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Why are dogs and cats scared of fireworks? An animal communicator’s perspective.

animal behaviour animal emotions dog fireworks healing Oct 13, 2023
Dog hiding under table from being scared of fireworks

Sitting on the beach to watch the summer fireworks over the sea is quite something. There is the anticipation, the excited chatter from the kids and the adults, the shuffle as everyone finds a comfy spot. The fireworks are beautiful, mesmerising, and exciting. The boom that is created by the explosion, echoes across the water, magnified. The very last firework is always the biggest and it’s astonishing just how big a boom it makes and it’s just incredible how much the landscape is lit up by it. In general, we, as humans, find excitement in the random nature of fireworks, because not knowing when the next bang will come is part of the excitement.

For many animals though, who don’t understand or anticipate the many firework seasons we now have, this is a time of fight or flight, of reacting to or hiding from the bangs and flashes of fireworks. The random nature of them is terrifying. The loud bangs, screaming sounds and whistles are unpleasant. The childlike thrill that I used to feel about fireworks was tempered long ago, by the realisation that so many animals are simply unable to cope with them. I now turn my attention on sending healing out to the wildlife and to animals who are being adversely affected by fireworks. Whenever I hear fireworks, my healing switches on.

An estimated 50% of dogs and cats in the UK are scared of fireworks. There have been many studies and surveys and in one undertaken by the Kennel Club, up to 80% of dog guardians noticed a change in their dogs’ behaviour on hearing fireworks. 50% of dogs and cats is a staggering number of animals trying to cope with noise sensitivities, every year at seasonal fireworks times.

I’ve been sending healing out for many years now and I think the number of animals being affected is increasing. This could be because there seem to be so many more occasions when people celebrate with fireworks and because there seem to be so many huge fireworks going off. I can remember as a kid, that the home fireworks would sort of fizz and sputter, as they were launched from a glass milk bottle! I can’t remember big bangs apart from a few bigger fireworks at the one annual firework display held in a field on the edge of town. What we see now is that fireworks are not limited to one or two nights a year anymore and the fireworks themselves are so very different than they used to be 40 years ago. They are incredibly loud.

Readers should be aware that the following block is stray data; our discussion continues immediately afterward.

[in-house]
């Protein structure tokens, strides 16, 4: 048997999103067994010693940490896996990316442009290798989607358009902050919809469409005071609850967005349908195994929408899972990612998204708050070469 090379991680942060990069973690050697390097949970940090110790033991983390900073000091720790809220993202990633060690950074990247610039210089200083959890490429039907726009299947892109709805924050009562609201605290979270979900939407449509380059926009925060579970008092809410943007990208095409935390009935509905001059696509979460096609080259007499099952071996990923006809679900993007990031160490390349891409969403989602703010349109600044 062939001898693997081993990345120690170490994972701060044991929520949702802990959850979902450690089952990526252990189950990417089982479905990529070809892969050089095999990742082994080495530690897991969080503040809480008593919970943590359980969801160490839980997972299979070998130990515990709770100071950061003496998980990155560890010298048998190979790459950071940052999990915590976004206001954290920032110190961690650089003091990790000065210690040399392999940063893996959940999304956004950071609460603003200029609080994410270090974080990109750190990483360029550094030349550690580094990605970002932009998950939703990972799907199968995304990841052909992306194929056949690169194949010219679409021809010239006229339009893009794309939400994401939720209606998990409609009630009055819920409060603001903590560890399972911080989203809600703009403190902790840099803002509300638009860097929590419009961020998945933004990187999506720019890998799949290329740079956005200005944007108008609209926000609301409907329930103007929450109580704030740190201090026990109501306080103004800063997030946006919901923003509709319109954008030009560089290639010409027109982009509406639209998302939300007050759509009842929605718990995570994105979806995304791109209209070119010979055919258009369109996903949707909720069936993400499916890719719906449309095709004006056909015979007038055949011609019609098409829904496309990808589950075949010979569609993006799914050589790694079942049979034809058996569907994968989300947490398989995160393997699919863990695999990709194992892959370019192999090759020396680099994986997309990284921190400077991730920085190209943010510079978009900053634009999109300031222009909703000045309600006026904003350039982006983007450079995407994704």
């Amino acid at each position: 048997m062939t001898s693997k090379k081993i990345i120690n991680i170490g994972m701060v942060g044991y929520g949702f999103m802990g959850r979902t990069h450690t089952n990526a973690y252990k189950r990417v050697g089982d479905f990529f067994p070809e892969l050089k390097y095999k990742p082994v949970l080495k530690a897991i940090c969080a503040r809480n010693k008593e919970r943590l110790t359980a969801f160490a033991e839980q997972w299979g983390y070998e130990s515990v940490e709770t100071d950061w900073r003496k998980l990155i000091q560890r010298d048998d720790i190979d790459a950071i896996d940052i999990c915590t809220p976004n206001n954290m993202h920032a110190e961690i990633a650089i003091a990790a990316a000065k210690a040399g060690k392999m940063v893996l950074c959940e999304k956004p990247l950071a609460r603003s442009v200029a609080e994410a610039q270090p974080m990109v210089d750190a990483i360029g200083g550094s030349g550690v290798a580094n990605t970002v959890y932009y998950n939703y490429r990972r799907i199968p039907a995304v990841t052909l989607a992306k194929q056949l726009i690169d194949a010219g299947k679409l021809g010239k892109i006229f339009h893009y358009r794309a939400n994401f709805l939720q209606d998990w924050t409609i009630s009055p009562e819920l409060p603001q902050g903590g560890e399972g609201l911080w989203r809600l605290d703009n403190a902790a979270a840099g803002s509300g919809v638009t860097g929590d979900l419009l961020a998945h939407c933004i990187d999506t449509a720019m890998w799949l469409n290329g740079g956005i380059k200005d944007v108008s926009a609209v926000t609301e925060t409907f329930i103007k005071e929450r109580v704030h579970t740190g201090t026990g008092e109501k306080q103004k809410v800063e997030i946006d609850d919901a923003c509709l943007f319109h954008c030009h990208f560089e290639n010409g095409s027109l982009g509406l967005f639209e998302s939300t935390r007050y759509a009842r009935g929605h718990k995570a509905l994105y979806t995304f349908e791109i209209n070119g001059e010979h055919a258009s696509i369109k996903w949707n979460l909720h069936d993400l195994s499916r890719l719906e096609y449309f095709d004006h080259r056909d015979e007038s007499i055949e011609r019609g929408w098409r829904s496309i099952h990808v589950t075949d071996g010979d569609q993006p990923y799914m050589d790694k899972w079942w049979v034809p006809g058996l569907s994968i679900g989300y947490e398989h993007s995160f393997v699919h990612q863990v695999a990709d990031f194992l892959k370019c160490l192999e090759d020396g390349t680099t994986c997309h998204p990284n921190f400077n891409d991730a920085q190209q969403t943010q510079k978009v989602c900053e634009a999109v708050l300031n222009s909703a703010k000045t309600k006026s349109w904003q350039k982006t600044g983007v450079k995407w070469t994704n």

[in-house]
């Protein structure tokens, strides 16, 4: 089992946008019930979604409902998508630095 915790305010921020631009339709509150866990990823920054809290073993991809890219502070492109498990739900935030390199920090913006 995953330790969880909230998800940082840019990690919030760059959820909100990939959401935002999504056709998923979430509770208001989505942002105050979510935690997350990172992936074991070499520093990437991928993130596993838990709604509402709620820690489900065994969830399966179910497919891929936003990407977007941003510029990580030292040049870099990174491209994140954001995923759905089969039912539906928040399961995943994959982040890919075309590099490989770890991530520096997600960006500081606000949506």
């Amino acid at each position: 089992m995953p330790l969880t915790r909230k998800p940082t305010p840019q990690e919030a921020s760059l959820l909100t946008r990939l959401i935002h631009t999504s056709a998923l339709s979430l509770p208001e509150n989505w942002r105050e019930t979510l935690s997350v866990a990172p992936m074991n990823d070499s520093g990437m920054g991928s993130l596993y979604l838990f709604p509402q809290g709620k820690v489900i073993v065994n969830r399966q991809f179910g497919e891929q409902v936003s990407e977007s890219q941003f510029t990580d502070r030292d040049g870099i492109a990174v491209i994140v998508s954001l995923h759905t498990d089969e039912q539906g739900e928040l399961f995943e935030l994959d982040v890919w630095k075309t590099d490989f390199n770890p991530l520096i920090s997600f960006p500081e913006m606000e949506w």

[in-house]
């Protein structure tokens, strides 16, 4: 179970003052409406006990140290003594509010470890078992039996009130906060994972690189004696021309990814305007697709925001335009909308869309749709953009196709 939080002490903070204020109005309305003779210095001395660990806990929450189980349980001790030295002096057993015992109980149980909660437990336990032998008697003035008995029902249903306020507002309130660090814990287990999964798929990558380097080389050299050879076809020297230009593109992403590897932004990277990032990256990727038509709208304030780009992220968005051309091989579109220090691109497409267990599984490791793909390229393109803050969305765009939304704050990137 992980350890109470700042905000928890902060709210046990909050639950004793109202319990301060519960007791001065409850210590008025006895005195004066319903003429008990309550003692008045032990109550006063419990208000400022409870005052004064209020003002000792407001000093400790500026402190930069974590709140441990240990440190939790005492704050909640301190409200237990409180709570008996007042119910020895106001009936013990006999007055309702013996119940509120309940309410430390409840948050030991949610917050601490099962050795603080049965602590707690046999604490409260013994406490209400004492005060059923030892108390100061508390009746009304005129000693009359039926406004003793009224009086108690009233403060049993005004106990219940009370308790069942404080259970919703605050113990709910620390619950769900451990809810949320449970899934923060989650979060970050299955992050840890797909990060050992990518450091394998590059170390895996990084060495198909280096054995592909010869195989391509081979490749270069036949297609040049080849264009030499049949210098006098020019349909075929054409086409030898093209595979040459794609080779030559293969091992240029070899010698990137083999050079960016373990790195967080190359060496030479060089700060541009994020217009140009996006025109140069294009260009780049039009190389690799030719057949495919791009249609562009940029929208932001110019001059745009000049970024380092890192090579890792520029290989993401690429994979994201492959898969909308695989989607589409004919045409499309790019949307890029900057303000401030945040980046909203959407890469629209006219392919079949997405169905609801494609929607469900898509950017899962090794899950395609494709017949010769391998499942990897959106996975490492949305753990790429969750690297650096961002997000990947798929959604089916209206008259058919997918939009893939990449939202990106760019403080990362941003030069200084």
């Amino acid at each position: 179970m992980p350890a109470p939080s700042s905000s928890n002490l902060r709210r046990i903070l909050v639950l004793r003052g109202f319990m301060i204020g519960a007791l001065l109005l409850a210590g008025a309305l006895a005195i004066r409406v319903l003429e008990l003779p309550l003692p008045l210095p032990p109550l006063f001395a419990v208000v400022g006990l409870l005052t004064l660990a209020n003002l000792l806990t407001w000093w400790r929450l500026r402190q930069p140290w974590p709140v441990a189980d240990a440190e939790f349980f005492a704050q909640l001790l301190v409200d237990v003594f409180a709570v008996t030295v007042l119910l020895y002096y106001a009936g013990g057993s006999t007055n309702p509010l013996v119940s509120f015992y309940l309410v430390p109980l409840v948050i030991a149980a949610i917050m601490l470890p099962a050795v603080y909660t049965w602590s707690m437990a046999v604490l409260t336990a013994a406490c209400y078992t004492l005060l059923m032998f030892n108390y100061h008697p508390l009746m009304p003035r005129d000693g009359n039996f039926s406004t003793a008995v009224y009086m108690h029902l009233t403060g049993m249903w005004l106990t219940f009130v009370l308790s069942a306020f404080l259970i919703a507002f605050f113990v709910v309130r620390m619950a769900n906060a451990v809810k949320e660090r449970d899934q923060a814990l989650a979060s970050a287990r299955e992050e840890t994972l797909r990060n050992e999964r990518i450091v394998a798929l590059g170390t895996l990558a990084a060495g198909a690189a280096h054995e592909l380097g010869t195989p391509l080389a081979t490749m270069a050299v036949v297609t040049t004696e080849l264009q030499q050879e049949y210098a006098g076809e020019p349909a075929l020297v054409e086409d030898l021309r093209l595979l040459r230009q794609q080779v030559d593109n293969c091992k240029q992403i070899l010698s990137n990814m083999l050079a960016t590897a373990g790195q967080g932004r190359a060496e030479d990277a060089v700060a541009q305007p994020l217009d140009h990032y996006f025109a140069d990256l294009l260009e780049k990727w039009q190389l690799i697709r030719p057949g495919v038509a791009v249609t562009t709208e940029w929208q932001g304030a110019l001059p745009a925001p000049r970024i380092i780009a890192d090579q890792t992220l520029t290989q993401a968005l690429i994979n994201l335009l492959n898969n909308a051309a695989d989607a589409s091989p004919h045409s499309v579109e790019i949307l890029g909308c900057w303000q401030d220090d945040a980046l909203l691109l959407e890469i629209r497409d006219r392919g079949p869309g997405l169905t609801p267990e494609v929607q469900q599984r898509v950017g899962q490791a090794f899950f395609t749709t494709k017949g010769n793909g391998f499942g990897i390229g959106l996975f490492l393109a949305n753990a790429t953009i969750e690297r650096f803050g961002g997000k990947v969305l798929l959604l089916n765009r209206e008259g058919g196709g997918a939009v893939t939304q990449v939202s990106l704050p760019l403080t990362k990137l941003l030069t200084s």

If you consider that a dog can hear sounds up to 4 times further away than human ears can and that cats can hear a very large range of frequencies and the quietest of sounds, it’s not really any surprise that the sound of fireworks is overwhelming for them. How many more bangs do they hear than we hear? How many additional sounds do they hear within each bang than we can detect?

As an animal communicator and healer, I have helped many dogs and cats who have a fear of fireworks. These are some of the more common experiences they have shown me. Not every animal experience all of these, but in extreme cases, some have:

  • A sense of total overwhelm.
  • Emotional and mental exhaustion.
  • As if something is pressing on their heads.
  • As if something is closing in on them from above.
  • A sense of pressure.
  • Headaches.
  • Confusion.
  • Fear.
  • Shock.
  • Feeling threatened.
  • Feeling nauseous.
  • Feeling completely vulnerable.
  • A sense that nowhere is safe.
  • A desire to escape.
  • Feeling disconnected from what is going on around them.
  • Finding that they are unable to receive comfort.
  • Disorientation.

For those animals who are scared, it’s like their world has been turned on it’s head and they just don’t know what to do with themselves. They may run, hide, pace, pant, sweat, vocalise, refuse food and water, pee and poop in terror, have digestive upsets, bite, scratch, be inconsolable, or be completely unreachable because they have gone into survival mode.

It’s awful as an animal guardian to witness this and if your animal is affected you may be dreading the upcoming firework season. So, what can you do to help your animal?

Be prepared. I’ve noticed that being prepared is a very key thing if your animal is scared of fireworks. Think about the ways you can reduce the stress and plan ahead, getting safe spaces ready, buying treats and toys, choosing relaxing music and planning to walk and feed your animal earlier than normal. Find out when the bigger displays, local to you, are happening.

Sign up for my free healing sessions for animals with a fear of fireworks.

Get some support by booking in for a chat with me in a free discovery call.

Plan to have an animal communication or healing session for your animal’s own individual needs.

Know that you are not alone and there is a great deal of helpful advice around. Chat to your vet if your animal is very scared. The awareness of how fireworks affect animals has increased enormously and this means there is more support for the animals and their guardians who are affected. Please feel that you can reach out for support.

Find out more about Animal Communication

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